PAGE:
I know exactly when I became a father. I’m not sure when I morphed into a cash machine. I think the purchase of a cell phone had something to do with it. After that, my son had little trouble programming me. Transactions were limited to withdrawals and there were no receipts. I was not allowed to ask questions. He withdrew and I became withdrawn. I wanted to ask the question that we all want to ask — “Do you really need that?” — but rarely did. It blurped out occasionally. A malfunction.
One of the downsides of having a smart child is that everything is questioned. Everything. Dad proclaims, “Money doesn’t grow on trees!” Son responds, “Money is made out of trees and thus literally does grow on them.” Every argument is a variant on that. So I accepted my destiny (happy enough to have a smart kid). I got used to the costs of my growing child and then something else happened. He left for college and I went from being an ATM to being a full-service financial institution. My vocabulary expanded to include new terms, like flex meal plan, and I learned a new cuss phrase, “Bursar you!”
I was surprised to relive previous battles. “Do you need to buy lunch every day?” mutated into “Given that you never eat breakfast, do you need the 21-meal plan?” I continued to question whether something was truly needed. “You hated your bunk bed, and you made me get rid of it, and now you want a loft for your dorm bed. Really?” My son’s rebuttals didn’t significantly change. “If you can afford an iPhone, why can’t I get one?” became “You’re spending $20,000 on tuition, so what’s the big deal about a renting a $175 futon?”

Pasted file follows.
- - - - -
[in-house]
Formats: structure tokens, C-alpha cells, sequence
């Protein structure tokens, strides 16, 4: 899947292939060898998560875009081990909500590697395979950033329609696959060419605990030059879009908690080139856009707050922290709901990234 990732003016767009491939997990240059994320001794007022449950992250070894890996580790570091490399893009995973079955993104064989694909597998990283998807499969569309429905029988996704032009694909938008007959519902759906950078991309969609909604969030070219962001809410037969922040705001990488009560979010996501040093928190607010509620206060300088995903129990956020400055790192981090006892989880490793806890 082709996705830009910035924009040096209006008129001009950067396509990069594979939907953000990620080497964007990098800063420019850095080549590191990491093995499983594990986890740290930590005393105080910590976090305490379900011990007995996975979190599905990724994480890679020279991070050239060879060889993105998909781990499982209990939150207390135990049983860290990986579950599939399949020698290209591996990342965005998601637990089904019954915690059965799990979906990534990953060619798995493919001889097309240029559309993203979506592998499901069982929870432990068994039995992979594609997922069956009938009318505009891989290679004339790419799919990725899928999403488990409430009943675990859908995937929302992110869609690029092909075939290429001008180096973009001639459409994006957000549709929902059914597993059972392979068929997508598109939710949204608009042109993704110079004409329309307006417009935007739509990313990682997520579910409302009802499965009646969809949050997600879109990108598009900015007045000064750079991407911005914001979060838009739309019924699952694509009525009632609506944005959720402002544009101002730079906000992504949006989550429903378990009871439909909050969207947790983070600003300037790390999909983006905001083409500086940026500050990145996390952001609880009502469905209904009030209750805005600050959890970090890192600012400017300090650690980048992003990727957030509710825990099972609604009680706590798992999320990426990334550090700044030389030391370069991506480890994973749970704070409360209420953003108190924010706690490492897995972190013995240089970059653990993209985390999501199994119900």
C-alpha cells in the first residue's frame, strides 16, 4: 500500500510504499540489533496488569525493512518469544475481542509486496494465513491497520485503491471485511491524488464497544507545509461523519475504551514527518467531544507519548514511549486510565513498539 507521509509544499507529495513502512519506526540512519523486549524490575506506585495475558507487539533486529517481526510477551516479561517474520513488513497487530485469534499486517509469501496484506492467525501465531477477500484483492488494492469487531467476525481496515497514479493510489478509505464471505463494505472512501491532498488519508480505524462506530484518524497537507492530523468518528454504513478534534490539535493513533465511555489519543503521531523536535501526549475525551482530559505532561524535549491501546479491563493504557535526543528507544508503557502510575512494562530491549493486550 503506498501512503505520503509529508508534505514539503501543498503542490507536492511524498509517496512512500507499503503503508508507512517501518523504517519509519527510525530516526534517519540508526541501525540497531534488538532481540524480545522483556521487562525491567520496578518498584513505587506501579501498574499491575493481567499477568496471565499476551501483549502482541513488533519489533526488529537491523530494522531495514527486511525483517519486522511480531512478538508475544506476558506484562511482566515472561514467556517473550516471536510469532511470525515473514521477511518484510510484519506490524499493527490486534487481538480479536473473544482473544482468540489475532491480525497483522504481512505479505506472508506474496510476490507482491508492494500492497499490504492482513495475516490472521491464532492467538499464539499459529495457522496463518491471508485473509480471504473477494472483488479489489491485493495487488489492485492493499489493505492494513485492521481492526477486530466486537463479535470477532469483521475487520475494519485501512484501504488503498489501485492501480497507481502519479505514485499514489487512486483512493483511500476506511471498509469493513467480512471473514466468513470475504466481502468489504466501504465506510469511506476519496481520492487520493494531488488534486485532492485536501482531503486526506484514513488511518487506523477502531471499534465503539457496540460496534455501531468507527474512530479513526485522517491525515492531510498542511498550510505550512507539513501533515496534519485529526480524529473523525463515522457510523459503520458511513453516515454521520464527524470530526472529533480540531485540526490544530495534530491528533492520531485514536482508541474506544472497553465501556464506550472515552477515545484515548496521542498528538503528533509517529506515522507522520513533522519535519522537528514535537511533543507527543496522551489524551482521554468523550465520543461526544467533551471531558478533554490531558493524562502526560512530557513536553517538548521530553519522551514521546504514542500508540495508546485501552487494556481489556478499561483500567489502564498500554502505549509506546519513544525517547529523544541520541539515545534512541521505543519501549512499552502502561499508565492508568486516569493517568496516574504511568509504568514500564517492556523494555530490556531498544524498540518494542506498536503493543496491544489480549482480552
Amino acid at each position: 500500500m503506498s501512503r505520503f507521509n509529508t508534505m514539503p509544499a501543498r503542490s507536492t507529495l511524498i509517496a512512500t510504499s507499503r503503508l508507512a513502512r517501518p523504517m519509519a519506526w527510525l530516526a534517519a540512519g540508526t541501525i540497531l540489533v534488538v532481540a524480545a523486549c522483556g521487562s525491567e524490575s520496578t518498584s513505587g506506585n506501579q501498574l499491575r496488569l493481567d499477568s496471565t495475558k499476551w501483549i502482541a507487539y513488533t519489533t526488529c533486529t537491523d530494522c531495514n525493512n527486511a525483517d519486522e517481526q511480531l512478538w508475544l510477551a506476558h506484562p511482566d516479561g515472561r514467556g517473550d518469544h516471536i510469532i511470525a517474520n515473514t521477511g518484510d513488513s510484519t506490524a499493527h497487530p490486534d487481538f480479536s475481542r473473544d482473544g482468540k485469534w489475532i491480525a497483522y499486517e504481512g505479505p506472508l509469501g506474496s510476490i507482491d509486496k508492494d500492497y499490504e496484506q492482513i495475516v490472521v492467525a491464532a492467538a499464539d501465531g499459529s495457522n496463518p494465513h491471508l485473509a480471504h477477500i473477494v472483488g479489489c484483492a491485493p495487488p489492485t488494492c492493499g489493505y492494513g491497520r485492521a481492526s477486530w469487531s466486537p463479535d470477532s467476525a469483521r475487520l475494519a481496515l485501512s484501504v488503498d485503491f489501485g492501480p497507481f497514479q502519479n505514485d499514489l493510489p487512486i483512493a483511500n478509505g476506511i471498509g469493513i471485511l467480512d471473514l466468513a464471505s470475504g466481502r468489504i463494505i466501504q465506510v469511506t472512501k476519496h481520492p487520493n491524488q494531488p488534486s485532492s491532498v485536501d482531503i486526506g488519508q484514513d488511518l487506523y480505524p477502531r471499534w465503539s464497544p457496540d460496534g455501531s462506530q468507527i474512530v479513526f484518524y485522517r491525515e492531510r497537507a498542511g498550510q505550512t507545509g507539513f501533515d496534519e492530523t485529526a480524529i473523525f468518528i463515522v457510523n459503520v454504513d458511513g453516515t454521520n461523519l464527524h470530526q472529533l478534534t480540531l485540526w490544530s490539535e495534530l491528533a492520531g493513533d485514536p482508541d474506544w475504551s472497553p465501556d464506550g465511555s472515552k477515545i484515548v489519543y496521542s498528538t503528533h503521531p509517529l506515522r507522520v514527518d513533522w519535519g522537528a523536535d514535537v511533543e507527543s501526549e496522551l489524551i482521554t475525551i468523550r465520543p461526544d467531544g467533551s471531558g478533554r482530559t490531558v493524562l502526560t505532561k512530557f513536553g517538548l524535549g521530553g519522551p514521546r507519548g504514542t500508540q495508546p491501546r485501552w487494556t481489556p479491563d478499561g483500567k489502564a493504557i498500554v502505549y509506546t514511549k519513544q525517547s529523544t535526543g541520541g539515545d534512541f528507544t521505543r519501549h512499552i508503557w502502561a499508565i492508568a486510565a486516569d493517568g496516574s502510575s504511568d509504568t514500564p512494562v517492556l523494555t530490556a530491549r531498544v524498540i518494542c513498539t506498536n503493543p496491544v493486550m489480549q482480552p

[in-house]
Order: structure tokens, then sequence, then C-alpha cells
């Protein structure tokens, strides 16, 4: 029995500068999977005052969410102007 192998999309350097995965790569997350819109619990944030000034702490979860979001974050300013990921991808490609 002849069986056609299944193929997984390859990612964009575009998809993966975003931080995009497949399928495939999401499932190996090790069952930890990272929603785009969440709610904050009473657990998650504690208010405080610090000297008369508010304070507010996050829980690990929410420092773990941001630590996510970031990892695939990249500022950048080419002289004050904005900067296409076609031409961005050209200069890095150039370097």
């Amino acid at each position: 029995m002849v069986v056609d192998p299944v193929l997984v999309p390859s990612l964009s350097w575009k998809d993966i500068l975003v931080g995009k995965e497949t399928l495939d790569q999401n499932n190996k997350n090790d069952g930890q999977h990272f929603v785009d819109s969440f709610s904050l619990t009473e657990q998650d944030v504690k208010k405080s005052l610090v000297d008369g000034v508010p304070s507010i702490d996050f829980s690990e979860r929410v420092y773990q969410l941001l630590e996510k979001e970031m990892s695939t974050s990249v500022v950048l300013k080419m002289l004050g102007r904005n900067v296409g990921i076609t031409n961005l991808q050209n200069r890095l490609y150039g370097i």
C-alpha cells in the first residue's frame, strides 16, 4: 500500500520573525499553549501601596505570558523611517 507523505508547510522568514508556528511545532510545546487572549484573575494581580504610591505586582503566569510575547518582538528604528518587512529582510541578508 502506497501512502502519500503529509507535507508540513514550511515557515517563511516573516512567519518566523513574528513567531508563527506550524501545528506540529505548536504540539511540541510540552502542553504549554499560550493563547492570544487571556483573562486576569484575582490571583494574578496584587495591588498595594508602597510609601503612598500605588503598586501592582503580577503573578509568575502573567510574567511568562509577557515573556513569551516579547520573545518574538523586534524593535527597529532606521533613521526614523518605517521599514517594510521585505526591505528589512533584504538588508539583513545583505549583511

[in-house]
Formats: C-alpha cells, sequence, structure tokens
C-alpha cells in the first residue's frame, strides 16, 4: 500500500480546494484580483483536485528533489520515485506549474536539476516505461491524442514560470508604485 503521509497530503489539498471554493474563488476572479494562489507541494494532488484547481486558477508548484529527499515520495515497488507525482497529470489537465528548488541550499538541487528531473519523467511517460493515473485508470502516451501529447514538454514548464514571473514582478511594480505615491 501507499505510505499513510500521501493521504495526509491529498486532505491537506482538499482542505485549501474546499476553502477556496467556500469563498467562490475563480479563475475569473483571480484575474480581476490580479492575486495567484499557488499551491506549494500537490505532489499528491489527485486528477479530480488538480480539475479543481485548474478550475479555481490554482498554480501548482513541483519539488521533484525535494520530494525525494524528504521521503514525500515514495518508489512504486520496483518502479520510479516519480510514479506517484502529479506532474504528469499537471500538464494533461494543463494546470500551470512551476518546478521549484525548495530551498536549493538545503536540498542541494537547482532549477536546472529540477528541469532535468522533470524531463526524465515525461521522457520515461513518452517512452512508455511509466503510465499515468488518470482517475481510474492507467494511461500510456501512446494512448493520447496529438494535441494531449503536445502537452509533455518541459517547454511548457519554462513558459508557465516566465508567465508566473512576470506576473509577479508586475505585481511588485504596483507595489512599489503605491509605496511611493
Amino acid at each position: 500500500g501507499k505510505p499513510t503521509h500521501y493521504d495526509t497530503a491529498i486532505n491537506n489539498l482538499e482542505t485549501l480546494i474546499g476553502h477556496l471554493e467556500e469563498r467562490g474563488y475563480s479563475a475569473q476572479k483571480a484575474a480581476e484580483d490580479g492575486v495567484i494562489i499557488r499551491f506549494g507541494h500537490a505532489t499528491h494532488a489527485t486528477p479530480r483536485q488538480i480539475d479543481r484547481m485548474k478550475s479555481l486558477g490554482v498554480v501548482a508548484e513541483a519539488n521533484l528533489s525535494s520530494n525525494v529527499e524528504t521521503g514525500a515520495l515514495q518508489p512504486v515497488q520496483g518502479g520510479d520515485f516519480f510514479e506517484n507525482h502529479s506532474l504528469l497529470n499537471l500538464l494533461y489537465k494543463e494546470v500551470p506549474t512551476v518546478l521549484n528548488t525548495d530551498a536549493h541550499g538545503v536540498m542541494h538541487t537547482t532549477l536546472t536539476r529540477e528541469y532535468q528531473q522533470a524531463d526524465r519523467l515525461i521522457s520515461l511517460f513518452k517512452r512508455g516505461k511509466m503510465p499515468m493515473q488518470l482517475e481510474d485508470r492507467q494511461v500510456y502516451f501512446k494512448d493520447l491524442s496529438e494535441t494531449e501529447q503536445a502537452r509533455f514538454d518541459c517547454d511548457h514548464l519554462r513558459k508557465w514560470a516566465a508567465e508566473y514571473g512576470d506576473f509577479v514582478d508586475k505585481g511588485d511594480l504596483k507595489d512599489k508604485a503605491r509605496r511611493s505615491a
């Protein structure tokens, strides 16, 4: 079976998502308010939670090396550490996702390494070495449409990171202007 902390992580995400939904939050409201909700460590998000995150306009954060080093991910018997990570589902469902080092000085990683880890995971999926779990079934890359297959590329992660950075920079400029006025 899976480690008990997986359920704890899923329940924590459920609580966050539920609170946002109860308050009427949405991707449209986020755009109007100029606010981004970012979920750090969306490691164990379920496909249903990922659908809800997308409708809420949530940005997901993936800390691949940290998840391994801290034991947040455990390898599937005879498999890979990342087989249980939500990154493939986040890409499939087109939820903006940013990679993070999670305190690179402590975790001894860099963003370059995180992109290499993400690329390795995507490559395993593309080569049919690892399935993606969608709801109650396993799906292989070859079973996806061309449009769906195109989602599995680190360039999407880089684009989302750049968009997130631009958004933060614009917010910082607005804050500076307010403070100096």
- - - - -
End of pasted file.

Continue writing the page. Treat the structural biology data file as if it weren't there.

As a financial institution, I figured out ways to make it work. The only perk of giving money to a vertically-challenged panhandler was watching him enjoy his purchase. Today, I click a button to approve a money transfer. It’s simpler and faster. But, there’s no immediacy of appreciation. It’s entirely virtual. Where I once felt like I at least owned the Bank of Dad, now I feel more like a mid-level functionary. Still, I count myself lucky. Sometimes, I receive a text message from my son with a cute Bitmoji that assures me I am the best. (More often, he will send the obligatory “thank you” message after I repeatedly ask if he got the money.)
My son now lives hundreds of miles away. And I sincerely miss being his cash machine. At least I got to give him the cash in person.
Mark Shatz is a single-dad, psychologist, and author of Comedy Writing Secrets (3rd ed). His favorite pastime is watching his teenage son outsmart “proven” parenting techniques